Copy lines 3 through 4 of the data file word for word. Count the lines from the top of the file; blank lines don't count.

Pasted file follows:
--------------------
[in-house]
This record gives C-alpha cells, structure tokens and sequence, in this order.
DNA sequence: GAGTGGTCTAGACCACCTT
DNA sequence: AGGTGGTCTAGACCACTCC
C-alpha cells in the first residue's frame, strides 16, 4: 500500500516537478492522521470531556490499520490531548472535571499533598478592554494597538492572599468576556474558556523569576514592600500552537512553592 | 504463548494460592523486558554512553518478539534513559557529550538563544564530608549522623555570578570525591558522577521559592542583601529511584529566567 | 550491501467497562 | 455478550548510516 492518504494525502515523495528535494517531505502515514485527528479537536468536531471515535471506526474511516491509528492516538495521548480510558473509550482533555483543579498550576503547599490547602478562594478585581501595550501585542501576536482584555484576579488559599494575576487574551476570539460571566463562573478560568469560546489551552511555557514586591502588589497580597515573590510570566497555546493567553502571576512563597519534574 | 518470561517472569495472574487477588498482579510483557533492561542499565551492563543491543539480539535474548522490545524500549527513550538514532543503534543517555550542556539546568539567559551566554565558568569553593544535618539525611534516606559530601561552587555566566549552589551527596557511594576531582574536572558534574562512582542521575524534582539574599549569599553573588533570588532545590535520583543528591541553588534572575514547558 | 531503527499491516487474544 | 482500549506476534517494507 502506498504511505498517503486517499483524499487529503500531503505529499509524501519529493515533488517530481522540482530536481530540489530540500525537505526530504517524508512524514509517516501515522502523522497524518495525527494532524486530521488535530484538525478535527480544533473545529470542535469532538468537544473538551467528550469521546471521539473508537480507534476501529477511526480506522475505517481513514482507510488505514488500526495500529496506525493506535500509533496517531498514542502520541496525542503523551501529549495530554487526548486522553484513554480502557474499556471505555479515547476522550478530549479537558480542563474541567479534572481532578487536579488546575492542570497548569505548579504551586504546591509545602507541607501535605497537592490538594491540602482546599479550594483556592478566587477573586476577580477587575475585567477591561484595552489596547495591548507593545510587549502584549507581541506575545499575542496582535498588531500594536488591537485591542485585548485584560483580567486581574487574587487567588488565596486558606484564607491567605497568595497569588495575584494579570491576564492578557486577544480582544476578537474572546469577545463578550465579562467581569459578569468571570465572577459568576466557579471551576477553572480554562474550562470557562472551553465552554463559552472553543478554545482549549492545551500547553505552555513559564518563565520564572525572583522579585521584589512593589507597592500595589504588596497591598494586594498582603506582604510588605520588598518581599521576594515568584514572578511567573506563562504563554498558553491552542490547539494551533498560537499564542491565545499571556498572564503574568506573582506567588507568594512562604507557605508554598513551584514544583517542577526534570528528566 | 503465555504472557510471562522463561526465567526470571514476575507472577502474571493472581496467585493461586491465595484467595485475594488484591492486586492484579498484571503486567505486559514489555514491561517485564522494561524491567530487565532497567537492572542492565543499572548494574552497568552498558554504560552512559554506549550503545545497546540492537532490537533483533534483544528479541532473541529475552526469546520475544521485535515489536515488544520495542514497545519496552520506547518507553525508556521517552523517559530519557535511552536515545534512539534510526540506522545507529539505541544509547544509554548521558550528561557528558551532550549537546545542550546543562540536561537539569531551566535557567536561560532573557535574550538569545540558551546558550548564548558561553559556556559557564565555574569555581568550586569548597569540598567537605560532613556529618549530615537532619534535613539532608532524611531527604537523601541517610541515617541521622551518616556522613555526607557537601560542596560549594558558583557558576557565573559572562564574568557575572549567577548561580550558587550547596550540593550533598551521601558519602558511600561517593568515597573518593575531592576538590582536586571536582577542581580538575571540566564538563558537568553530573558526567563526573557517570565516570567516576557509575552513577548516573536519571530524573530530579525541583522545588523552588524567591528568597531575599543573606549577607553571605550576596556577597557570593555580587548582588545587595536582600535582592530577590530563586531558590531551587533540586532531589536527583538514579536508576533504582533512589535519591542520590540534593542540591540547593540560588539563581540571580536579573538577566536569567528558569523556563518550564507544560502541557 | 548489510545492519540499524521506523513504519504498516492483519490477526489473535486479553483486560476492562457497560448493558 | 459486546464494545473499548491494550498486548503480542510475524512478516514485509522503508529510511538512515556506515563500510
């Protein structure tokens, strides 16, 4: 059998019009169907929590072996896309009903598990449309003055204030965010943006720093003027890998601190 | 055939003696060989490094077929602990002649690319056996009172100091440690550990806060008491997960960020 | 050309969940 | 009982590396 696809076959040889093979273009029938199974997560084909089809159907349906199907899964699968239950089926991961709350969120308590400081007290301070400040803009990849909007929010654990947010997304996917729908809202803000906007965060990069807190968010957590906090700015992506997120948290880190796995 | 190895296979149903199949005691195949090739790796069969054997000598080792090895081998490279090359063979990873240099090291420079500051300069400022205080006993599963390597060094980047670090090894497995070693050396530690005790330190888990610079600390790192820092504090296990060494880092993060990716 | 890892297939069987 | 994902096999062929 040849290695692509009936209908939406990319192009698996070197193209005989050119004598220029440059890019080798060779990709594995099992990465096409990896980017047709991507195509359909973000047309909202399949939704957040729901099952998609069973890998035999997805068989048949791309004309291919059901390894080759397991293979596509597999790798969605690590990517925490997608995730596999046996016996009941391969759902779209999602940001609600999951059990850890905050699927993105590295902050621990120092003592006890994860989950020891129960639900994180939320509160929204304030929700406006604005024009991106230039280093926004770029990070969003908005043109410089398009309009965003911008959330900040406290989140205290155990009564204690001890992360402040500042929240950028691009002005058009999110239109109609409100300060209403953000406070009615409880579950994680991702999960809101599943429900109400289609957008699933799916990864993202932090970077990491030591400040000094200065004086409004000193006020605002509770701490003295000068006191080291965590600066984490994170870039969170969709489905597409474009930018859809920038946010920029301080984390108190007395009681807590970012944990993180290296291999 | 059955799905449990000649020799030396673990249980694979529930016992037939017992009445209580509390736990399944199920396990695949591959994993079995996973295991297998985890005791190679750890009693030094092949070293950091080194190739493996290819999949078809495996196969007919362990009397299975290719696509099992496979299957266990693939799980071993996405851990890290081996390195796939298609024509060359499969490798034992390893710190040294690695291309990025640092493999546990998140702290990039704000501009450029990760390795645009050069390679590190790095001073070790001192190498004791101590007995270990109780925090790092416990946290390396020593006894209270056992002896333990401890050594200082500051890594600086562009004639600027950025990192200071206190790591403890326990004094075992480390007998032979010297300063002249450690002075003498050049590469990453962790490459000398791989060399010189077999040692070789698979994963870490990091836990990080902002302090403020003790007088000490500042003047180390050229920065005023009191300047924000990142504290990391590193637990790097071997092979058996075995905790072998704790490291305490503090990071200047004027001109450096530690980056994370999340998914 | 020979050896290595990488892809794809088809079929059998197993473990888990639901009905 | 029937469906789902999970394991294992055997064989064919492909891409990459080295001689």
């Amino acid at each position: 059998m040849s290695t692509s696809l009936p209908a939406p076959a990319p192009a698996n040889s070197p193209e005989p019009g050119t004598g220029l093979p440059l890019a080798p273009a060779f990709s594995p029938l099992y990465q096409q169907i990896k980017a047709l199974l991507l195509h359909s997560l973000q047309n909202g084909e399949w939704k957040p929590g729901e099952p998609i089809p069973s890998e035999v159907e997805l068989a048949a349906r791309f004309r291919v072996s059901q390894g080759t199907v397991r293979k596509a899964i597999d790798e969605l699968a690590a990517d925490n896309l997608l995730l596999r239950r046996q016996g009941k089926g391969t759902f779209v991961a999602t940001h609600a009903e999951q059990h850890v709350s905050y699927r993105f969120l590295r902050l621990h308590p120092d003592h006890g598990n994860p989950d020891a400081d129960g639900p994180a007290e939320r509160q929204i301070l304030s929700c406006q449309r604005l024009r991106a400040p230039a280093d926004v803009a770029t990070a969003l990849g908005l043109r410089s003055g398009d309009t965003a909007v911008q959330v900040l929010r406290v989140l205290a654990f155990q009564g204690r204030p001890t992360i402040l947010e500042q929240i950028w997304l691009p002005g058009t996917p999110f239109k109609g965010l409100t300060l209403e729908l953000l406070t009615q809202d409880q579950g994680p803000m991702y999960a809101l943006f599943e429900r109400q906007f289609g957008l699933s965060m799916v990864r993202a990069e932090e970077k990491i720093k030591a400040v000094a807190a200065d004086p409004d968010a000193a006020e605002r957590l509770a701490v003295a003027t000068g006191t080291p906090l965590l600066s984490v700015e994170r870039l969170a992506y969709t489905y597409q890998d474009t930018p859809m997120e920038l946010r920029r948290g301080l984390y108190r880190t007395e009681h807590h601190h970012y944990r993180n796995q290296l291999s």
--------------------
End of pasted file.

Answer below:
DNA sequence: GAGTGGTCTAGACCACCTT
DNA sequence: AGGTGGTCTAGACCACTCC